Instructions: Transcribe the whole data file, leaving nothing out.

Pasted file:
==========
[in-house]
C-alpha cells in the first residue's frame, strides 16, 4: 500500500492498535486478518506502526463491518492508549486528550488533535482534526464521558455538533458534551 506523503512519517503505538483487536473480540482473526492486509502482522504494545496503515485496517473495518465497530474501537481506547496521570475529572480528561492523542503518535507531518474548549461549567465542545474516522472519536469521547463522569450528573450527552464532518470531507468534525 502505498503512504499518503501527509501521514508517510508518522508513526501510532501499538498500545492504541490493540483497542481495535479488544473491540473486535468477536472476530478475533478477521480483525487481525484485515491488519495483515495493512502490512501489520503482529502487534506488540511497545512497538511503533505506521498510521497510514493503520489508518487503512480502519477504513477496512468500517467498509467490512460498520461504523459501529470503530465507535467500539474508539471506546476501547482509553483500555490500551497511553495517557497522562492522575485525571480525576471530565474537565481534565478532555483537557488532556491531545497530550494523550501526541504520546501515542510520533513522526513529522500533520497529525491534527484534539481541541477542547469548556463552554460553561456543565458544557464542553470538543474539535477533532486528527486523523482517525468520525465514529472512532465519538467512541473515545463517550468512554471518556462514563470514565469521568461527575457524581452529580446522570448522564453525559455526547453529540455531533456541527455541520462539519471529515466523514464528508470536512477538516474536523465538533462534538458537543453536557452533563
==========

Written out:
[in-house]
C-alpha cells in the first residue's frame, strides 16, 4: 500500500492498535486478518506502526463491518492508549486528550488533535482534526464521558455538533458534551 506523503512519517503505538483487536473480540482473526492486509502482522504494545496503515485496517473495518465497530474501537481506547496521570475529572480528561492523542503518535507531518474548549461549567465542545474516522472519536469521547463522569450528573450527552464532518470531507468534525 502505498503512504499518503501527509501521514508517510508518522508513526501510532501499538498500545492504541490493540483497542481495535479488544473491540473486535468477536472476530478475533478477521480483525487481525484485515491488519495483515495493512502490512501489520503482529502487534506488540511497545512497538511503533505506521498510521497510514493503520489508518487503512480502519477504513477496512468500517467498509467490512460498520461504523459501529470503530465507535467500539474508539471506546476501547482509553483500555490500551497511553495517557497522562492522575485525571480525576471530565474537565481534565478532555483537557488532556491531545497530550494523550501526541504520546501515542510520533513522526513529522500533520497529525491534527484534539481541541477542547469548556463552554460553561456543565458544557464542553470538543474539535477533532486528527486523523482517525468520525465514529472512532465519538467512541473515545463517550468512554471518556462514563470514565469521568461527575457524581452529580446522570448522564453525559455526547453529540455531533456541527455541520462539519471529515466523514464528508470536512477538516474536523465538533462534538458537543453536557452533563